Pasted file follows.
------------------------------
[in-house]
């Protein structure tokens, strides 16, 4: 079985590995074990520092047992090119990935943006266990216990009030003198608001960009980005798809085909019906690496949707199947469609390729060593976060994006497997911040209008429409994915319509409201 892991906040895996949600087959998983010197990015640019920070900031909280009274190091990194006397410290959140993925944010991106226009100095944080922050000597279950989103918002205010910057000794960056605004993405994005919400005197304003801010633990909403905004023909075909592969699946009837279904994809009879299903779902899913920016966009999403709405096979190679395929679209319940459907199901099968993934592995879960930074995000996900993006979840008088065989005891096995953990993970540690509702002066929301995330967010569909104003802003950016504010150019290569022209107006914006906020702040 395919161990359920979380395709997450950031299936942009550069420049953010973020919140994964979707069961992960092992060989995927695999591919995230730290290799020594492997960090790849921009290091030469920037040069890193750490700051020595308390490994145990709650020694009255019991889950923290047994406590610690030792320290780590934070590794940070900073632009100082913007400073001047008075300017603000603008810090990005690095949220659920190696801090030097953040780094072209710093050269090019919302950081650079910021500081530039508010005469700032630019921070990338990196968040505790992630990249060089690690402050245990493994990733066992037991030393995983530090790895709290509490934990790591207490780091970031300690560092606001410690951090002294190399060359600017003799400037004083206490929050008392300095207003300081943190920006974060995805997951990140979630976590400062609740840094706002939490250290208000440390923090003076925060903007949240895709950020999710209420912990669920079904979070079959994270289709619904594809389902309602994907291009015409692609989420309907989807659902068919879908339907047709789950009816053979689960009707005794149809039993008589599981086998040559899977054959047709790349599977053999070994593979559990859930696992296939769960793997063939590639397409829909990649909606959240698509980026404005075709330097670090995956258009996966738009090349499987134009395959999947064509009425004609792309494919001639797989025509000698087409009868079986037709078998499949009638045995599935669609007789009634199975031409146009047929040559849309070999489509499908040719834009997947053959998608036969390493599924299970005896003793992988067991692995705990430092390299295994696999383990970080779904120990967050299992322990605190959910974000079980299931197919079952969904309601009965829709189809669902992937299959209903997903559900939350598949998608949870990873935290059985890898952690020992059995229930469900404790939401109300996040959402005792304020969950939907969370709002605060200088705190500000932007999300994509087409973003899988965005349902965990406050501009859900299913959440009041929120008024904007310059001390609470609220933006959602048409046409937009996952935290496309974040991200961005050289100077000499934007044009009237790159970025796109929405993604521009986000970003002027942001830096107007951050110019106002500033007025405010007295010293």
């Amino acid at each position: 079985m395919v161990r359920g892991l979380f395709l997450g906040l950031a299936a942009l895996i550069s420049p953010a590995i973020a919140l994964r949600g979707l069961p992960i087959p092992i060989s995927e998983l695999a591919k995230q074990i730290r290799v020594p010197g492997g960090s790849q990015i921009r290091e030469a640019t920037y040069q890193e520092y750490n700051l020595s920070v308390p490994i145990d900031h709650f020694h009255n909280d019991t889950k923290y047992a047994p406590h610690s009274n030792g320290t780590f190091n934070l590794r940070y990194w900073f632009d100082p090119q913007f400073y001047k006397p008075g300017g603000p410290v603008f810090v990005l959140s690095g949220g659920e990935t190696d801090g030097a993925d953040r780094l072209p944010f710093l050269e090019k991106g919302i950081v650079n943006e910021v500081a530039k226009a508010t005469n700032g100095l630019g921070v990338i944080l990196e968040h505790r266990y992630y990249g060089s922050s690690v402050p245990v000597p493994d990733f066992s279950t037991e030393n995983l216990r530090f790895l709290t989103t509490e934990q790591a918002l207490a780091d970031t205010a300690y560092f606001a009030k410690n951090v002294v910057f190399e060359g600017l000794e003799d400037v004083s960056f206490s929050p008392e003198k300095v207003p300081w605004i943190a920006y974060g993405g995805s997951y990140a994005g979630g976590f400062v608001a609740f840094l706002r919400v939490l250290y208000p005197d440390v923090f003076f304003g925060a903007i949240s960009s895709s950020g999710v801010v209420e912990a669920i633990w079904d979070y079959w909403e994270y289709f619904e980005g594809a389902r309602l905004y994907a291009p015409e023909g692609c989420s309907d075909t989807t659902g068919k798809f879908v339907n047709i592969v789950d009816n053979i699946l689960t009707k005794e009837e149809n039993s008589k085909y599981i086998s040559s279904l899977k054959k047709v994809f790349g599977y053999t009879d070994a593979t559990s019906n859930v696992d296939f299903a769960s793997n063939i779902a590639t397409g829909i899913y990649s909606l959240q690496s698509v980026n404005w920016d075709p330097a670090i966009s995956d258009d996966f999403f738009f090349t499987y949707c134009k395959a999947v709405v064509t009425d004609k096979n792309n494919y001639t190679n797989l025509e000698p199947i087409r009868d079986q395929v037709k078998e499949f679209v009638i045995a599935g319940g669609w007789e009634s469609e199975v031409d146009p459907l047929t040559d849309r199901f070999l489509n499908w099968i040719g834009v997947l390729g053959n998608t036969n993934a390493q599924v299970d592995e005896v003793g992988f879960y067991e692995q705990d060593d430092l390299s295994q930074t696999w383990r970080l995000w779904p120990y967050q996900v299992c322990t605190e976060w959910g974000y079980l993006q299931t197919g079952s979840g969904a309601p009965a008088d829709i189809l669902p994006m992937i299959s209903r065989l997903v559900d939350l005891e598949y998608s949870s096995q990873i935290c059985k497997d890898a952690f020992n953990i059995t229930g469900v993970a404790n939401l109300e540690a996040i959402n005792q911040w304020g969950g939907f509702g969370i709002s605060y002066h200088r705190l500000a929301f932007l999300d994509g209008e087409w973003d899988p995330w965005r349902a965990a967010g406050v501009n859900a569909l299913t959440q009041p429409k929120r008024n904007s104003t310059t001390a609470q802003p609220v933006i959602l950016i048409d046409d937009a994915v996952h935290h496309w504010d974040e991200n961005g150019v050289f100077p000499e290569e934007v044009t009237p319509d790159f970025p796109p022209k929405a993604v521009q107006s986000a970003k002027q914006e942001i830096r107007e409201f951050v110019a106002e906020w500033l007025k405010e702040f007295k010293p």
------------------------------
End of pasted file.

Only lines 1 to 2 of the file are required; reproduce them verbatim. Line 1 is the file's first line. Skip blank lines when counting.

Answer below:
[in-house]
């Protein structure tokens, strides 16, 4: 079985590995074990520092047992090119990935943006266990216990009030003198608001960009980005798809085909019906690496949707199947469609390729060593976060994006497997911040209008429409994915319509409201 892991906040895996949600087959998983010197990015640019920070900031909280009274190091990194006397410290959140993925944010991106226009100095944080922050000597279950989103918002205010910057000794960056605004993405994005919400005197304003801010633990909403905004023909075909592969699946009837279904994809009879299903779902899913920016966009999403709405096979190679395929679209319940459907199901099968993934592995879960930074995000996900993006979840008088065989005891096995953990993970540690509702002066929301995330967010569909104003802003950016504010150019290569022209107006914006906020702040 395919161990359920979380395709997450950031299936942009550069420049953010973020919140994964979707069961992960092992060989995927695999591919995230730290290799020594492997960090790849921009290091030469920037040069890193750490700051020595308390490994145990709650020694009255019991889950923290047994406590610690030792320290780590934070590794940070900073632009100082913007400073001047008075300017603000603008810090990005690095949220659920190696801090030097953040780094072209710093050269090019919302950081650079910021500081530039508010005469700032630019921070990338990196968040505790992630990249060089690690402050245990493994990733066992037991030393995983530090790895709290509490934990790591207490780091970031300690560092606001410690951090002294190399060359600017003799400037004083206490929050008392300095207003300081943190920006974060995805997951990140979630976590400062609740840094706002939490250290208000440390923090003076925060903007949240895709950020999710209420912990669920079904979070079959994270289709619904594809389902309602994907291009015409692609989420309907989807659902068919879908339907047709789950009816053979689960009707005794149809039993008589599981086998040559899977054959047709790349599977053999070994593979559990859930696992296939769960793997063939590639397409829909990649909606959240698509980026404005075709330097670090995956258009996966738009090349499987134009395959999947064509009425004609792309494919001639797989025509000698087409009868079986037709078998499949009638045995599935669609007789009634199975031409146009047929040559849309070999489509499908040719834009997947053959998608036969390493599924299970005896003793992988067991692995705990430092390299295994696999383990970080779904120990967050299992322990605190959910974000079980299931197919079952969904309601009965829709189809669902992937299959209903997903559900939350598949998608949870990873935290059985890898952690020992059995229930469900404790939401109300996040959402005792304020969950939907969370709002605060200088705190500000932007999300994509087409973003899988965005349902965990406050501009859900299913959440009041929120008024904007310059001390609470609220933006959602048409046409937009996952935290496309974040991200961005050289100077000499934007044009009237790159970025796109929405993604521009986000970003002027942001830096107007951050110019106002500033007025405010007295010293």